Marc Thiessen, the only regular Washington Post columnist who openly supports President Trump, offers a third take. Thiessen believes Trump won the debate on substance (I thought it was a draw for Trump, at best). However, Thiessen worries that Trump didn’t accomplish what he needed to do to overtake Biden in the race. He explains:
Trump’s base will love his performance. But the president did not need to energize his base, which is already fired up and ready to vote. He needed to win over persuadable voters who like his policies but don’t like him. Before the pandemic he appealed to these voters by saying, “Whether you love me or hate me, you have got to vote for me.” Unfortunately, his performance Tuesday did little to convince them that they should.
Trump’s challenge is encapsulated in a New York Times-Siena College poll, which finds that 46 percent of Americans approve of the job he is doing as president and 54 percent approve of his handling of the economy — but only 41 percent say they plan to vote for him. That means a lot of voters who think Trump is doing a good job don’t plan to give him a second term.
Why? Perhaps it’s because they are exhausted by what the nation witnessed Tuesday night. Trump’s job was to make himself more palatable to these reluctant voters, and persuade them to look past what they don’t like about him and vote in their self-interest.
His hyper-aggressive attacks did the opposite. To Americans suffering from Trump exhaustion, the debate must have left them even wearier.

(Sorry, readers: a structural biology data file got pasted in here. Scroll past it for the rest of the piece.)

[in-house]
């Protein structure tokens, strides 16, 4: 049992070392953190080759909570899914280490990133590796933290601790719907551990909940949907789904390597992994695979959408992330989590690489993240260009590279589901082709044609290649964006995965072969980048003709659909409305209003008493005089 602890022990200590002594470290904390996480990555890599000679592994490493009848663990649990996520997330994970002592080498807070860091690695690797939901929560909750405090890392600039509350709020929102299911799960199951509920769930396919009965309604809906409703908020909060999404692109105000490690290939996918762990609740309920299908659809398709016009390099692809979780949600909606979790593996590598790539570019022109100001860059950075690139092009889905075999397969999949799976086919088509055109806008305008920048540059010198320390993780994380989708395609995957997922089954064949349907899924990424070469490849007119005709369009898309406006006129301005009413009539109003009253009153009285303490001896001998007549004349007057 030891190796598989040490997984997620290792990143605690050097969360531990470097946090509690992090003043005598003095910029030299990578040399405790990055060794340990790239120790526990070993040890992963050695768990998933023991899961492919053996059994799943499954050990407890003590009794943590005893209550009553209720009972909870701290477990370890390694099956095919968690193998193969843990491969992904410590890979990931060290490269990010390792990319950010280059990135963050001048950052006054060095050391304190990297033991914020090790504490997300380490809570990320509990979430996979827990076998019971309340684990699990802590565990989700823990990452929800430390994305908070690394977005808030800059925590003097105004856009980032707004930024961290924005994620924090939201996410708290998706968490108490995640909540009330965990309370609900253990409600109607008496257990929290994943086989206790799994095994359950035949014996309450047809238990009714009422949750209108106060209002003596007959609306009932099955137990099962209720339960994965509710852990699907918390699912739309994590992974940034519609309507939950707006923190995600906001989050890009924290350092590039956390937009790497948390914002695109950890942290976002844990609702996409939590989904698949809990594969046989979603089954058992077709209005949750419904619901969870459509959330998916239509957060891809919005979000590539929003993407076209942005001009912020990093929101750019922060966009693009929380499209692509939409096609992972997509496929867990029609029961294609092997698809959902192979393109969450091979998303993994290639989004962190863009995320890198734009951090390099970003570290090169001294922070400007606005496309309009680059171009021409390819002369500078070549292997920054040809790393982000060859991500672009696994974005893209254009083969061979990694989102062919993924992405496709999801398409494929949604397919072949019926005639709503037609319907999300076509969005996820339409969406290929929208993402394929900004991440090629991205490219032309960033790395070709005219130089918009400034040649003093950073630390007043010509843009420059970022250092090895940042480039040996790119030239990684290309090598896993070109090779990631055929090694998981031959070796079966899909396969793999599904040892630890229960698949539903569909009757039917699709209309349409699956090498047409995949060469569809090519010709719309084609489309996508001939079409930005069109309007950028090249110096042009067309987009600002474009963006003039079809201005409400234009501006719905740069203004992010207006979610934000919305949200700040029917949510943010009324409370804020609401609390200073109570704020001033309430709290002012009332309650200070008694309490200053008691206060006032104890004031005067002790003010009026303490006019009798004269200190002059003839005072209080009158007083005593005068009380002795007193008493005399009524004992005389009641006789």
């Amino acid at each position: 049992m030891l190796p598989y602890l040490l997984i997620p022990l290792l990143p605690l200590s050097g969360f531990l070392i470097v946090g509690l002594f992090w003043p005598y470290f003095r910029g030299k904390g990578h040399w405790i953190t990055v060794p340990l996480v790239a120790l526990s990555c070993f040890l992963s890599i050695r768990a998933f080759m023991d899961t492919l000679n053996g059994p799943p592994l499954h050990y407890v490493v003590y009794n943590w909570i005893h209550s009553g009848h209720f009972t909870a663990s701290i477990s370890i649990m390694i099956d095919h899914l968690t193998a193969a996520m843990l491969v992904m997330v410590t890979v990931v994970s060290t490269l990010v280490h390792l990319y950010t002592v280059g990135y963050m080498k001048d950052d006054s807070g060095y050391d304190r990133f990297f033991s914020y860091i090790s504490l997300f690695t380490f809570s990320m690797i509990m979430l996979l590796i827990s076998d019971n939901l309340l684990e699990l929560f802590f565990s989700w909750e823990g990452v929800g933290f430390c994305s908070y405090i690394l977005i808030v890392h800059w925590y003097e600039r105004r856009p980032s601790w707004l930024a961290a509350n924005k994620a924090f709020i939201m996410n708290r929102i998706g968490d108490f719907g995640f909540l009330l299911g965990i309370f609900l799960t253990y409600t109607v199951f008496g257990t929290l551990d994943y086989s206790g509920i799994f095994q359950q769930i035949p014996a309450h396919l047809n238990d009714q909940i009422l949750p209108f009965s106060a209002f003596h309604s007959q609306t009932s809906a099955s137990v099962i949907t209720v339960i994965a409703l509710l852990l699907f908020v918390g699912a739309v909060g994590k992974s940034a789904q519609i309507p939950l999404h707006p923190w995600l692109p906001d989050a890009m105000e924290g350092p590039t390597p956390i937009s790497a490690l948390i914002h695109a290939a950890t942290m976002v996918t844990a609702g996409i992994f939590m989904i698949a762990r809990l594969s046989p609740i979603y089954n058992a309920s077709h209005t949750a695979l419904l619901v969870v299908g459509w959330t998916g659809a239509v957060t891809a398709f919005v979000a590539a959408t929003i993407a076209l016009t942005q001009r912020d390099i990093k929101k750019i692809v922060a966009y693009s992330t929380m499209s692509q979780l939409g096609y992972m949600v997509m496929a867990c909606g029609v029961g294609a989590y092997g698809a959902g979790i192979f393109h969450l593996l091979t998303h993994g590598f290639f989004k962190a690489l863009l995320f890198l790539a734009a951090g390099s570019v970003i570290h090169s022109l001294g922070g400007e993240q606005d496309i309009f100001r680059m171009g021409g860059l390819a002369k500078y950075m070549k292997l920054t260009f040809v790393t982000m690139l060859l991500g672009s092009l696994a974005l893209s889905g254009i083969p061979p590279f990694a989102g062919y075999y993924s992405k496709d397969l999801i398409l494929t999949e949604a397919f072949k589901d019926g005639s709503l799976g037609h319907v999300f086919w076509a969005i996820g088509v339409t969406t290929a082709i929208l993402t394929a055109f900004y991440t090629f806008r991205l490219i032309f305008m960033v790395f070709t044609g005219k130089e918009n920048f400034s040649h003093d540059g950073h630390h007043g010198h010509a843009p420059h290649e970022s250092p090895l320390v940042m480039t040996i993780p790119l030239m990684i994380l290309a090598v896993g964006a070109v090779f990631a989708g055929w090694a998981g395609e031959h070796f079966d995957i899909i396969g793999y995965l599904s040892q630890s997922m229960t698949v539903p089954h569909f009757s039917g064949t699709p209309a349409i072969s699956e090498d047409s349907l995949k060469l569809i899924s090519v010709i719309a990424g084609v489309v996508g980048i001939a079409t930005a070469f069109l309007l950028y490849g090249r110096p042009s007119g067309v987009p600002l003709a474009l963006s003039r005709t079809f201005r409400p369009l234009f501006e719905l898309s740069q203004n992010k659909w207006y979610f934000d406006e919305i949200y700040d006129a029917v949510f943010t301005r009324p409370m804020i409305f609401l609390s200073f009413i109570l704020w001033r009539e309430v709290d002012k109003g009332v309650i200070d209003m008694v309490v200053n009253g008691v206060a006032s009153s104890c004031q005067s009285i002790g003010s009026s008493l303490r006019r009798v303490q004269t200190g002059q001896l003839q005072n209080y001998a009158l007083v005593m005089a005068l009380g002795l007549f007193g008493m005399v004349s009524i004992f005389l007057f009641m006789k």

There’s another way of looking at the debate, though. America knows that Trump is a loud-mouth bully. Somehow, it considers Joe Biden a good guy.
After the debate, America still knows what Trump is. But it’s now impossible for a reasonable person who isn’t a committed Biden voter to believe that Biden is a good guy. Not after he called the President of the United States a “clown,” a “liar” and a “racist,” and told him, “Shut up, man.”
It may be that a lot of undecided voters who might have voted for Biden now will vote for Trump or, perhaps more likely, not vote. It’s also possible that some hard leftists who were planning to vote for Biden won’t do so. Not after Biden pronounced himself the Democratic Party and then refused, on the party’s behalf, to affirm several key positions of the hard left.
I fear, though, that Thiessen’s pessimistic take is more plausible than the mildly optimistic one I have just suggested.